get them to read to you individually while the others are
occupied on a task. The very young learner group cannot realistically
be expected to get on with a task individually so here you
might get them all to read chorally together. Again, encourage
them to be dramatic & have fun with the reading.
Also check out the Tip
'Shadow Reading' which looks at reading aloud from a different
Not everything in the classroom can, or should,
necessarily be 'communicative'. The classroom is a place to
practice & prepare, & so as long as we recognise this
& make effective use of the time, why not get our students
to read aloud? If you don't already get your students to read
aloud, give it a go.
And if you've got any creative reading aloud
activities, send them in.
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A bit mixed up
It's a common enough scenario, in the group
are a designated there are several different level students.
If you're lucky you can sort it out & change the outstanding
students to more appropriate classes. More often than not
though, you have to just get on with it & try to deal
with the situation, trying to keep all of the students happy.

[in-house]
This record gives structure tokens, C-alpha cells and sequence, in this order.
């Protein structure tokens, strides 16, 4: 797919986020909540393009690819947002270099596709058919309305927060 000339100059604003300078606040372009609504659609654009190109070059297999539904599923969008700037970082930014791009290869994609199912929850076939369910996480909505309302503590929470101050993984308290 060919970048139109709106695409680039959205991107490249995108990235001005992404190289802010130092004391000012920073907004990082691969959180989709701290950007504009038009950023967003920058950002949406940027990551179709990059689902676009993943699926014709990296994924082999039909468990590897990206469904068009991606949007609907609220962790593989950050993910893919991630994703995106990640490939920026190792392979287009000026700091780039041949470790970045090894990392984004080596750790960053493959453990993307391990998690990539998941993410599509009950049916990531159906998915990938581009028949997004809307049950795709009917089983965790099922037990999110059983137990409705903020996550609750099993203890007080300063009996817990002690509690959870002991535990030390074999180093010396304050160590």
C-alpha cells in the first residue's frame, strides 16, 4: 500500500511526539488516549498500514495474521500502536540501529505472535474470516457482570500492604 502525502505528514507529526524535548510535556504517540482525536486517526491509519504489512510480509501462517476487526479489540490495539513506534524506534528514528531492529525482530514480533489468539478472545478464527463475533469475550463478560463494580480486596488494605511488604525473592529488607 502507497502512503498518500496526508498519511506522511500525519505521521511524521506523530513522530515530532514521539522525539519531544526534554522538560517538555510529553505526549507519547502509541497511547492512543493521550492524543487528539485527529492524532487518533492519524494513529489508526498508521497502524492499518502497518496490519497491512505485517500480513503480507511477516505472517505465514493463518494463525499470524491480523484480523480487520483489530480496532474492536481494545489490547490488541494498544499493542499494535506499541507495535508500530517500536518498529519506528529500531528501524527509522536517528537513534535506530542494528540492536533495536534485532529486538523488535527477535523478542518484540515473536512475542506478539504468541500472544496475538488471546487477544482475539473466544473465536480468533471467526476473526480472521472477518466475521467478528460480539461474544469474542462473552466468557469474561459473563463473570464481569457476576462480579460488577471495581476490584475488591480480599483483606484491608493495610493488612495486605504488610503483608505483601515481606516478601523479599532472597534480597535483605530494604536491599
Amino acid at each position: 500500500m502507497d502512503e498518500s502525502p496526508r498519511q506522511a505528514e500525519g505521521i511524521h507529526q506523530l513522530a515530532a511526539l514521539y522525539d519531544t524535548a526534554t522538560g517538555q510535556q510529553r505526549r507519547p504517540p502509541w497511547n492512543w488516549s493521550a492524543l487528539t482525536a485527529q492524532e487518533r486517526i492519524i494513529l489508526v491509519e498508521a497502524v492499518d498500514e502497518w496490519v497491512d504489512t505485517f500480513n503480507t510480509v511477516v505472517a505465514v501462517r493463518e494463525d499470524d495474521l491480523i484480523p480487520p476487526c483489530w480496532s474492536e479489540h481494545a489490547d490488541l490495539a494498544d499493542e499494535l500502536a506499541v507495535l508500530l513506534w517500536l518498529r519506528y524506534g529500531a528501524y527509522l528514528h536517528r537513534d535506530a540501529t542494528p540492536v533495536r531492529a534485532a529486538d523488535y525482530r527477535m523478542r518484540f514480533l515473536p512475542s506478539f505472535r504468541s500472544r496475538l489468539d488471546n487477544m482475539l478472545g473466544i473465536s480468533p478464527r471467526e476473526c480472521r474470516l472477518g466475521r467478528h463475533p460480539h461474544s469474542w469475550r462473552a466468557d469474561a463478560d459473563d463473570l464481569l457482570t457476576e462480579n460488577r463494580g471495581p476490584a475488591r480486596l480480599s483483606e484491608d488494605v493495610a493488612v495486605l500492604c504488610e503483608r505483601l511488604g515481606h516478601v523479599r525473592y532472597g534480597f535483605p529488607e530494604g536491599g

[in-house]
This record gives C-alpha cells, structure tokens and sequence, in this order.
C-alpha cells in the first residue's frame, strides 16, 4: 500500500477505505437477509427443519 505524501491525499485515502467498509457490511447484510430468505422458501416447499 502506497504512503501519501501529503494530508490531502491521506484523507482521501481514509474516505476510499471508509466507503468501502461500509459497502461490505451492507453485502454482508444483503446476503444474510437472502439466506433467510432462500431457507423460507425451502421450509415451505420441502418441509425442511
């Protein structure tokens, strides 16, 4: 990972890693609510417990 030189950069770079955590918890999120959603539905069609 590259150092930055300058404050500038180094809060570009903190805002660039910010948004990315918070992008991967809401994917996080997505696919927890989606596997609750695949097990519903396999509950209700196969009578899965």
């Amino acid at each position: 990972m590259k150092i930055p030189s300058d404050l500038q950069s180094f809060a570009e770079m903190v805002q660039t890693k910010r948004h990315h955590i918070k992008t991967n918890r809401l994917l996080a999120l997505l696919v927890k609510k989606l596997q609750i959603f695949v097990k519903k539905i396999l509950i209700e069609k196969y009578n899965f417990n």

Here are a few ideas to help with this situation:
- play around with the pairings & groupings
in the class during different activities. It might be useful
at times to put students of similar levels together &
at other times different level students together. It depends
on the activity.
- have extra activities up you sleeve for
the early finishers. This could simply be working with them,
looking over their work with them while the others catch up.
Or you could have an extra reading skills task, an extra noticing
activity, an extra roleplay etc...
- if the different levels becomes a problem
mention it in the individual & group tutorials, &
let the students know that you are aware of it &, when
possible, you are reacting to it.
- previewing what is coming up next in the
coursebook &/or on the timetable before the lessons is
a healthy activity for all students & for the particularly
weaker student even more so. The more prepared, the more they
can get from the lessons.
- one way to involve all is to call on individuals
when their area of strength comes up. For example a student
who is good at grammar but overall weak in the group can be
called upon when a grammar area comes up. You're recognising
that all have their strengths & weaknesses.
- I have mentioned this being a 'problem'
but it doesn't necessarily have to be. If you start out thinking
of it as a problem then it will become one. It might well
be more work for you, but if you begin to attend to the individuals
in any group on more than a superficial level then it does
involve more variety & more work anyway. All groups can
be considered to be mixed level. Of course, it depends how
marked the differences in level are.
The mixed-level group is a real problem that
we have to deal with. The more strategies you have up your
sleeve the better. Or turn it all around & think of each
group that you teach as mixed-level. This may put the more
marked differences into perspective.